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Why Are My Arms So Skinny? 7 Most Common Bulking Mistakes

Why Are My Arms So Skinny? 7 Most Common Bulking Mistakes

After months or years of intense training, you may ask yourself, “why are my arms so skinny?”

It’s a frequent problem and one that you can tackle with the right advice.

When you struggle to add weight to your arms, it’s often due to one of several common mistakes.

Maybe you’re not eating enough or performing the right exercises. People also often set unrealistic expectations.

These problems may keep you from adding more mass to your muscles.

To help get to the bottom of the issue, let’s review the most common mistakes that skinny guys make when trying to bulk up.

1. You’re Not Eating Enough Food

The most common reason for not achieving the results you want is a lack of calories. You need to eat more food to gain more muscle.

If you’re not eating more calories than your body uses throughout the day, you won’t gain muscle. To start bulking, try eating a surplus of 200 to 300 calories per day.

First, you need to know how many calories you’re eating.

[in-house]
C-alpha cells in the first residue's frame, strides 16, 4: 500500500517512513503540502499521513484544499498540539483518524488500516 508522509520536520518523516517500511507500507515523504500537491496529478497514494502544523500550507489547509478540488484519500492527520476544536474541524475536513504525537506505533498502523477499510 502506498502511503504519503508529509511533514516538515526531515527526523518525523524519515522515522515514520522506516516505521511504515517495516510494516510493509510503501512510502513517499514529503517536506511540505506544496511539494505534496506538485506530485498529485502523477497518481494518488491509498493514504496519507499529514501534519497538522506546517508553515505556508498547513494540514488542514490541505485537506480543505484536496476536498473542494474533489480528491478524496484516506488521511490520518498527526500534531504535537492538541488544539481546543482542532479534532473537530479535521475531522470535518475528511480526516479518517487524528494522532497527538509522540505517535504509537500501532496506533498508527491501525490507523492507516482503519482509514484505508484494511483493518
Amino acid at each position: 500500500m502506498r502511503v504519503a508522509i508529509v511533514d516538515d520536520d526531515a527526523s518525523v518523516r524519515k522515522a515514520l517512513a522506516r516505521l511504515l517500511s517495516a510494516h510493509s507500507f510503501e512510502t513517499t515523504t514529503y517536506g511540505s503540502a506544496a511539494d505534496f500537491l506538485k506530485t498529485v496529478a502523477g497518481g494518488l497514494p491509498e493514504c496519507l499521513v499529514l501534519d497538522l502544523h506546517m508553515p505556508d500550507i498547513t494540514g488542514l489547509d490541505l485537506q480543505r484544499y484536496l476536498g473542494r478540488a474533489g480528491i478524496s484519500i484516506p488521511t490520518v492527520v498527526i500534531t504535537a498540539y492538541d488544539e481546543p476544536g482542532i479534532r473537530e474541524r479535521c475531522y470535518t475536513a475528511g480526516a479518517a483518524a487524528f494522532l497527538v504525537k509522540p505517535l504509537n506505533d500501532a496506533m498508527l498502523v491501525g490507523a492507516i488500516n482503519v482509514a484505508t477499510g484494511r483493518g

Start tracking your calorie count each day. Use a journal or a spreadsheet to track the total for two weeks. If you’re not noticing any growth, add the calorie surplus.

You could also use a standard formula to determine your calorie needs. 

The most used is the Mifflin – St Jeor BMR formula. It includes separate formulas for men and women:

  • Men = (4.536 x weight in pounds) + (15.88 x height in inches) – (5 x age) + 5
  • Women = (4.536 x weight in pounds) + (15.88 x height in inches) – (5 x age) – 161

That result is the base number of calories you should eat each day to maintain your current weight. 

After you start adding calories, continue to track your results. If you don’t notice any muscle gain, add another 100 calories per day.

2. You’re Eating the Wrong Foods 

The type of food is as important as the quantity. Without the right combination of nutrients, you may start adding fat instead of muscle.

One common problem is eating too much protein. 

Research suggests that excess protein intake increases your risk of damage to the liver and kidneys if you already have impaired liver or kidney function. It may also harm your bones.

Your body needs amino acids in protein for muscle development, eating too much offers no real benefit. 

The general dietary guidelines for adults recommend a protein intake between 10% and 35% of your total daily calories.

Each gram of protein contains four calories. With a 2,500-calorie diet, you’d need to eat between 62.5 grams and 218 grams of protein per day.

When choosing your protein, look for options that contain additional nutrients. For example, eggs contain healthy fats and B vitamins

Other healthy sources of protein for lean bulking include:

  • Shrimp
  • Soybeans
  • Greek yogurt
  • Chicken breast
  • Tuna
  • Salmon
  • Turkey breast

You don’t need to follow a strict diet, but you should pay attention to what you eat. Try to include healthy proteins and a good variety of carbs and fats.